So, your little pup started his teething phase. And like you expected, pal went crazy, biting anything in front of him. But here’s the problem: there’s nose discharge everywhere, and you have no idea why. To answer your question: it’s unlikely for this to occur when teething.
One exception, though. It's common for a Shih Tzu puppy or a similar flat-faced breed to get nasal discharge during teething.
This happens because the nostrils become swollen and “pinched,” leading to a runny nose.
But, if you own a different dog breed, this discharge could be due to something else.
Common Signs of Dog Teething
Before I go into the details, here’s a quick summary of signs your pup is teething.
- Chewing and biting
- Teary eyes
- Low fever
- Tiny blood droplets
- Swollen gums
If you haven’t noticed, there’s no mention of “runny nose” in this list of symptoms. If anything, your puppy’s runny nose is most likely due to one of the health issues I’ll list below.
Causes and Symptoms of a Runny Nose in Puppies
Your furry friend can get the occasional runny nose when he’s excited. As long as it’s white and clear, it’s nothing to worry about!
But, if it persists or has a strange color, there could be an underlying issue. Here are the most prevalent ones:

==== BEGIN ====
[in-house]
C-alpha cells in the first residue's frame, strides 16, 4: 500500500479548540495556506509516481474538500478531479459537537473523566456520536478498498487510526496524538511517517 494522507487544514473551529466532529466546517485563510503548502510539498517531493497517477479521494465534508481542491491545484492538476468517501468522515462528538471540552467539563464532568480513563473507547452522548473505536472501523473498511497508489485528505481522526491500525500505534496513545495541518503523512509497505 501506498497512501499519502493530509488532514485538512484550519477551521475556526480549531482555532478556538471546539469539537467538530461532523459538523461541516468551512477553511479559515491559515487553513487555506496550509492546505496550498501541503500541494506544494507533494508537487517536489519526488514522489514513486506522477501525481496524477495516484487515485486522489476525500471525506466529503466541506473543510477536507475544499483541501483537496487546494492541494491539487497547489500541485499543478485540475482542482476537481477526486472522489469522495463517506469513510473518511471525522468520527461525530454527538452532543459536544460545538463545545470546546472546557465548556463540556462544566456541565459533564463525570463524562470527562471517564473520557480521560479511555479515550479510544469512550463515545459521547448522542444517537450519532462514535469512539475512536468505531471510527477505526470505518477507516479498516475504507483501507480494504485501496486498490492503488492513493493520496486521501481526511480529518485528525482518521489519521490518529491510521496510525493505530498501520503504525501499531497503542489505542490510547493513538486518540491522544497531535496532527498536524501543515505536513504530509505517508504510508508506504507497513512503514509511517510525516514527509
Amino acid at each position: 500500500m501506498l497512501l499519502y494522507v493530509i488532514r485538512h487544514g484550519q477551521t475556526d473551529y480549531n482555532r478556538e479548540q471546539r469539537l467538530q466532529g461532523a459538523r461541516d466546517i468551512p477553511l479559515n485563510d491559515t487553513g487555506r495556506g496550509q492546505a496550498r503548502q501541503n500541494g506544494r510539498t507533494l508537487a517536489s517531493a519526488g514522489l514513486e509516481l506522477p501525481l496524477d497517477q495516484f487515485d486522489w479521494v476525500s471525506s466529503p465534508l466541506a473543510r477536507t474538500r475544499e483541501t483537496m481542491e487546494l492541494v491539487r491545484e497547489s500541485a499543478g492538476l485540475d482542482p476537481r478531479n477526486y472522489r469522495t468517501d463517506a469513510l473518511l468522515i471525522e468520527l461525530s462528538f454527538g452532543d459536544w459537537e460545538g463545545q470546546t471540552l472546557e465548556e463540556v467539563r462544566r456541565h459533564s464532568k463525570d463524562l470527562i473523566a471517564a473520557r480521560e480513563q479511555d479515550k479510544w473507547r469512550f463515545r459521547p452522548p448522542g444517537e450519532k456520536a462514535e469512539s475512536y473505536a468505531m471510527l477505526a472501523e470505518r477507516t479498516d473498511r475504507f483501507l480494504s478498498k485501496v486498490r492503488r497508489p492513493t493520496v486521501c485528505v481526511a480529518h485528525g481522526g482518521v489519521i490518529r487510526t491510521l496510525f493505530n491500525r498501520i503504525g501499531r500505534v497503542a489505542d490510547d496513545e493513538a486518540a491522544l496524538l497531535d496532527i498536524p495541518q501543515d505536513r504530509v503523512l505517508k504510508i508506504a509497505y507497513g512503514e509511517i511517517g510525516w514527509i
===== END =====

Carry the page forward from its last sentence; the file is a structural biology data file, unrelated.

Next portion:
Yep, you heard it right! Dogs can get allergies to food, grass, and chemicals—just like us. If your puppy suddenly started getting a watery runny nose after a nice walk in the park, it could be hay fever.
Some dog types are more likely to get allergies. Some examples are Labrador retrievers, dalmatians, and Shih Tzus.
Other symptoms to look for:
- Itchy skin
- Swollen ears
- Sneezing and diarrhea
- Post-nasal drip
- Fur loss
Your vet will prescribe antihistamines such as Claritin to treat allergies. To avoid it in the first place, try to keep allergens away from the puppy, if possible.
2. Kennel Cough
Kennel cough is a common respiratory disease among canines, especially immunocompromised dogs and puppies.
Due to its high contagiousness, dogs can catch it by sniffing other dogs or sharing food.
As you might have guessed, puppies get it from kennels and any popular dog-walking areas. Assuming your puppy enjoys playing with dogs, he can contract it from another dog.
Common signs include:
- Persistent cough with a “hooking” sound
- Runny nose
- Lethargy and laziness
- Fever and high temperature
No need to panic, though. Kennel cough is not dangerous for healthy dogs; it usually resolves within 7 days to 21 days on its own.
But, if the puppy’s age is less than 6 weeks, it can progress to pneumonia—a life-threatening condition. In that case, you should bring him to a vet.